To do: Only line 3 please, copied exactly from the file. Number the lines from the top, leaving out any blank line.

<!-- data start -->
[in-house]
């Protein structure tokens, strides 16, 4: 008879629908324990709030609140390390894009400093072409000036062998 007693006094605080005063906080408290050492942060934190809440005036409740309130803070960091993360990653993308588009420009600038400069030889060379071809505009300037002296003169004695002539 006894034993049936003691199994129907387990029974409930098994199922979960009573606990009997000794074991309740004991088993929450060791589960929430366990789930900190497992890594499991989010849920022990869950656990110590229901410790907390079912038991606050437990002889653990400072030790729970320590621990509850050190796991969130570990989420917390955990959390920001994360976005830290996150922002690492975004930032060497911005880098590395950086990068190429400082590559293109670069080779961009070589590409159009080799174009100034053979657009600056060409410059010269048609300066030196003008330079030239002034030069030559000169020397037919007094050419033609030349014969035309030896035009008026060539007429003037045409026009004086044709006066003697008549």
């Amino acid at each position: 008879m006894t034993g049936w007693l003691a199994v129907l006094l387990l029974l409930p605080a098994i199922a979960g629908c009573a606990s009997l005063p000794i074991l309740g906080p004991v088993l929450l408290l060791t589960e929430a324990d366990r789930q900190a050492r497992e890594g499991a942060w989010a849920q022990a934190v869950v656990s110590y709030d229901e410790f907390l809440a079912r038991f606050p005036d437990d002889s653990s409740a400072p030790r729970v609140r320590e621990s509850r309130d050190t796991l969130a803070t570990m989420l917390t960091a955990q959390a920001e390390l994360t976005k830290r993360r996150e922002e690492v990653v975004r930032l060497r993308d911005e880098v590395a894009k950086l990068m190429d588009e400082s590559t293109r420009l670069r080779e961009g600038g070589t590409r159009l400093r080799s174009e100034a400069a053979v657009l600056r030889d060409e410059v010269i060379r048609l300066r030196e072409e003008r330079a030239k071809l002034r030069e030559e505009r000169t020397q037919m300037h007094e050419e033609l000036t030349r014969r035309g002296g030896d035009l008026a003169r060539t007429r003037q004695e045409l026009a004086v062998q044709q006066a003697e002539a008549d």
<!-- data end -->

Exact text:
């Amino acid at each position: 008879m006894t034993g049936w007693l003691a199994v129907l006094l387990l029974l409930p605080a098994i199922a979960g629908c009573a606990s009997l005063p000794i074991l309740g906080p004991v088993l929450l408290l060791t589960e929430a324990d366990r789930q900190a050492r497992e890594g499991a942060w989010a849920q022990a934190v869950v656990s110590y709030d229901e410790f907390l809440a079912r038991f606050p005036d437990d002889s653990s409740a400072p030790r729970v609140r320590e621990s509850r309130d050190t796991l969130a803070t570990m989420l917390t960091a955990q959390a920001e390390l994360t976005k830290r993360r996150e922002e690492v990653v975004r930032l060497r993308d911005e880098v590395a894009k950086l990068m190429d588009e400082s590559t293109r420009l670069r080779e961009g600038g070589t590409r159009l400093r080799s174009e100034a400069a053979v657009l600056r030889d060409e410059v010269i060379r048609l300066r030196e072409e003008r330079a030239k071809l002034r030069e030559e505009r000169t020397q037919m300037h007094e050419e033609l000036t030349r014969r035309g002296g030896d035009l008026a003169r060539t007429r003037q004695e045409l026009a004086v062998q044709q006066a003697e002539a008549d």